Saturday, August 11, 2007

The New Career

It is unlikely that I will ever be accused of staying too long in one field of research. From physics and electrical engineering to computer science, human-computer interaction, and a brief foray into workplace anthropology, I now head off into my first paid work in biblical studies!

As many of you know, the job market in academic biblical studies is very tight, with lots of people vying for few positions. I had no idea where my change in direction might lead, especially in the short term after finishing my PhD. But I'm very grateful to have received a couple of fine part-time offers to teach Old Testament, which I've managed (with considerable gracious flexibility on my employers' part) to fit together into something resembling full-time work for the next academic year.

The first is teaching two modules at Durham University that are normally done by my supervisor. The first is an introduction to the Old Testament and the second is intermediate Hebrew with a focus on reading prose texts (primarily Deuteronomy 5-10). It will be a great experience to teach in a top tier British university department. I'm humbled to be entrusted with the responsibility!

The second is an exciting new institution, Westminster Theological Centre in downtown London. Ever since beginning my own theological studies within a church setting, I have been interested in doing and teaching theology within a worshipping faith community, with theological education being offered to all Christians rather than only those who are heading off into formal theological careers. (I could write alot about this, but will spare you for the moment.) This interest was further piqued during my studies at Regent College, which seeks to teach Christians of all walks of life. But few churches have such a vision, so I had slowly reoriented myself toward university or seminary teaching. Then I saw the advertisement for an Old Testament post at WTC and decided it would be worth investigating. As it turns out, they found me to be interesting, too, and offered me the position.

So I'll be teaching Old Testament Introduction, Beginning Hebrew, and probably an Intermediate Hebrew module as well (depending on the level of interest). I'm happy for the overlap with the Durham teaching because preparation for the first year of teaching is difficult!

For those who are interested, I'll give you some links to see how WTC is connected into things. It is aligned with St. Mary's, Bryanston Square, a young and energetic charismatic Anglican church in London, and has links with the diocese of London, Ridley Hall (the Anglican ordination training center in Cambridge), the emergent church, the New Wine Network, and St. Paul's Theological Centre (a similar theological training initiative in London, associated with Holy Trinity Brompton Church, which is well known as the home of the Alpha Course). I particularly like the vision statement of St. Paul's: "Bringing theology back into the heart of the church".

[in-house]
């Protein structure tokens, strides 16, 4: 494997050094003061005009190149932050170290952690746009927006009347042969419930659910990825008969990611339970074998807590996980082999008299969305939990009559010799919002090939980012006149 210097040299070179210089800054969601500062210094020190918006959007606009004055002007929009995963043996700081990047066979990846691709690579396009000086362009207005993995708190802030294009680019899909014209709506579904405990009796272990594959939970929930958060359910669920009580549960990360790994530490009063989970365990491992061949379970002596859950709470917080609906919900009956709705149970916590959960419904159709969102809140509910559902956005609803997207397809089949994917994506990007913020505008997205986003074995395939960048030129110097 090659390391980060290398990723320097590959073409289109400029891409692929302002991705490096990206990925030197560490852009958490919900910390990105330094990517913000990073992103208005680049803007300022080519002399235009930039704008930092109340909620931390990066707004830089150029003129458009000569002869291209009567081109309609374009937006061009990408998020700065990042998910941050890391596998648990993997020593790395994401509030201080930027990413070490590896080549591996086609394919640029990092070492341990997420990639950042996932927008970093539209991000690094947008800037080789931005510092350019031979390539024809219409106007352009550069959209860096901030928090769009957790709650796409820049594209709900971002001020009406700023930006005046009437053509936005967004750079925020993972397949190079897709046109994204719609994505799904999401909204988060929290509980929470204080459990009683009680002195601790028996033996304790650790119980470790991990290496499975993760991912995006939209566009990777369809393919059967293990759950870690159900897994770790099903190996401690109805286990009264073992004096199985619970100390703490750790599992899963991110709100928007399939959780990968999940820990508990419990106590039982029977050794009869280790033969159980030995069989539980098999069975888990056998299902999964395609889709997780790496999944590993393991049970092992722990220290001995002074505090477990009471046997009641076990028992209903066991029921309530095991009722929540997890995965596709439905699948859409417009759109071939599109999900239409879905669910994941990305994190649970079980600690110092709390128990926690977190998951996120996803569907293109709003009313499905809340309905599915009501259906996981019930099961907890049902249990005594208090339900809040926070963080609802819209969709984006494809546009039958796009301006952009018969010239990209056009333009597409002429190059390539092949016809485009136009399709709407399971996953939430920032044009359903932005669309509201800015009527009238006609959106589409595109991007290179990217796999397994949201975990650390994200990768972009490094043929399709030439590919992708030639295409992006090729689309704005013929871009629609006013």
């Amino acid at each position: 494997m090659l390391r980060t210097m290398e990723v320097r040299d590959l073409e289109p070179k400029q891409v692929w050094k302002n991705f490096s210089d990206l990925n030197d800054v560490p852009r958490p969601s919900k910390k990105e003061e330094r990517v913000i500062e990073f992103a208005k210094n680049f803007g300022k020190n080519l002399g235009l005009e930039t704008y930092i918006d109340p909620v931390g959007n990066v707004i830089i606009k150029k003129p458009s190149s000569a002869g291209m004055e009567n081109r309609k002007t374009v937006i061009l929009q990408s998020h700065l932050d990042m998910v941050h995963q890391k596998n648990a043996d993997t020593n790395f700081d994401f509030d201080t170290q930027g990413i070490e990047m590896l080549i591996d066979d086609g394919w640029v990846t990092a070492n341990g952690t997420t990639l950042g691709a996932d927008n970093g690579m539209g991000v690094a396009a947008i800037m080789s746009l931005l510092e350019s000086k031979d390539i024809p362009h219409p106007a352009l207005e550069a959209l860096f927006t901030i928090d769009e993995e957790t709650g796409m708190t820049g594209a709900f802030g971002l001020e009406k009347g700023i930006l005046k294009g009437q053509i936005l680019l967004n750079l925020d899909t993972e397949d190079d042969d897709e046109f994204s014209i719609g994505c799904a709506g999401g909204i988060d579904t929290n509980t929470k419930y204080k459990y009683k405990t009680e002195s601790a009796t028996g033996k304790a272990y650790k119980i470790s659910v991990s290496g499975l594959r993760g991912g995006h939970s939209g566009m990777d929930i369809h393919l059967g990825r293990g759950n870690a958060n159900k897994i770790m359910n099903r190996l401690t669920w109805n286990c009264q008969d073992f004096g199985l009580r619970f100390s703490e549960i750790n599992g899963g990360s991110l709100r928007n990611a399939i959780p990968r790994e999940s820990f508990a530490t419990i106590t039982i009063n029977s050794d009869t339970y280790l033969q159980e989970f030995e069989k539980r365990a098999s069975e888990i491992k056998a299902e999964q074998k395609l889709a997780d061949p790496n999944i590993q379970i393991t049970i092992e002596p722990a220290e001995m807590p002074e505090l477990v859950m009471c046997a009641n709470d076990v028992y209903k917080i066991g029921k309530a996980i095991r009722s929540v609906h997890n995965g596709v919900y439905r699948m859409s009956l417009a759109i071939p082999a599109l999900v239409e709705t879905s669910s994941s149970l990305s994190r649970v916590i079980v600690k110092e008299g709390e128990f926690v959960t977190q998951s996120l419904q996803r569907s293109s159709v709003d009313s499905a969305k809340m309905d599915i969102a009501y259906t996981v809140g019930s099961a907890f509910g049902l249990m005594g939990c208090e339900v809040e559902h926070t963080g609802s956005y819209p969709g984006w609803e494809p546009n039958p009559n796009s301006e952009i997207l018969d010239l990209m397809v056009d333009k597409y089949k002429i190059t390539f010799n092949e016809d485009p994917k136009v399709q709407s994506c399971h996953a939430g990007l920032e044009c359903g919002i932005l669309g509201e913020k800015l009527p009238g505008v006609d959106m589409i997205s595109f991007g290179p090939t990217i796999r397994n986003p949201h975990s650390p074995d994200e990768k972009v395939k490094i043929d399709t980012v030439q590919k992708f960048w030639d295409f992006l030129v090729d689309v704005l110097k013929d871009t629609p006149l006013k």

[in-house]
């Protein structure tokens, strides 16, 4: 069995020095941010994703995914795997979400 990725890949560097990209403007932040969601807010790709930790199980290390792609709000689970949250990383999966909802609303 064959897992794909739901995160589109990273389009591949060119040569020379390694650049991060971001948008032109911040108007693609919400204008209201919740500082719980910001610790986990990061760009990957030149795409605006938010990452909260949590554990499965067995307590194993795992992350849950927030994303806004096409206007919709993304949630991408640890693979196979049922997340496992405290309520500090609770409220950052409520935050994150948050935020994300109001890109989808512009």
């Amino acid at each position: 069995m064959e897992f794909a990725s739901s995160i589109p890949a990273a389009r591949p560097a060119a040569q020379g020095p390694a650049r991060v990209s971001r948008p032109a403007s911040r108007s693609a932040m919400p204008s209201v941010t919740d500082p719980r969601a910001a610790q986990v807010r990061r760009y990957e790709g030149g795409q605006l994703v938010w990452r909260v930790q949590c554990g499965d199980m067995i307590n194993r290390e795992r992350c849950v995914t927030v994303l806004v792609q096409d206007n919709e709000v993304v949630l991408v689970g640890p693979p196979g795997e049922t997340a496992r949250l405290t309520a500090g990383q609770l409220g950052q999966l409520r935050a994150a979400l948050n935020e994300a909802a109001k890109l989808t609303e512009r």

So how, one might ask, are you doing two jobs that are 250 miles apart? Good question. We've managed to concentrate my teaching responsibilities on certain days of the week at both schools. So the plan is to remain living in Durham until somewhere around Christmas and I'll commute down to London to teach on Sundays and Mondays. Then in the new year, we'll relocate down somewhere in the London area (probably well outside of the actual city) and I'll commute up to Durham on Tuesdays. The trains run well so hopefully this will work out with me getting lots of work done during the three hour trip.

Well, that's the quick update. It's been quite a journey these past few years. It's amazing how one day you're a student pursuing a degree and then the next day you are a teacher preparing to help students pursue degrees of their own. But more than degrees, it's about learning as an act of faith, as part of Christian discipleship and serving God. May that be our central focus.

While attending a biblical studies conference in Vienna last month, I was strolling around the awesome central university building's courtyard during a break, looking through the statutes for scholars I had heard of. I was pleased to find this gentleman and the fundamental equation of quantum mechanics that bears his name. I guess you can never quite take the physics out of the physicist, because as excited as I am to be teaching the Bible, looking at this still warms my heart.

Friday, August 10, 2007

Talking on the (Clothes)Line

There was a strange half-of-a-conversation coming from the back garden. Crystal invited me to listen:

“Hello, Teresa”

“Just fine”

“Yes, very nice”

“No, no, no!”

“Nice day, no rain, sun coming out”

“Hi, baby Avi”





“Bye bye”

Who knew that a sheet hanging on the clothesline could be such a useful communication device? And I thought Skype was a pretty cool invention!

Saturday, August 04, 2007

Swing Self

As Ellie makes her way through toddler-hood, there seem to be few occasions for marking "firsts". First tooth, first word, first steps, first solid food, and so on are all memorably in the past. It's harder to capture the wonder of "first six word sentence" and things like that. (Feel free to suggest good toddler firsts to keep an eye out for!)

But we had a good first this week after a year of being dependent on Mummy and Daddy to swing — Ellie swung herself for the first time! Here's the video. I dare you not to swing with her. Now if only we could figure out how to teach her the back-and-forth way!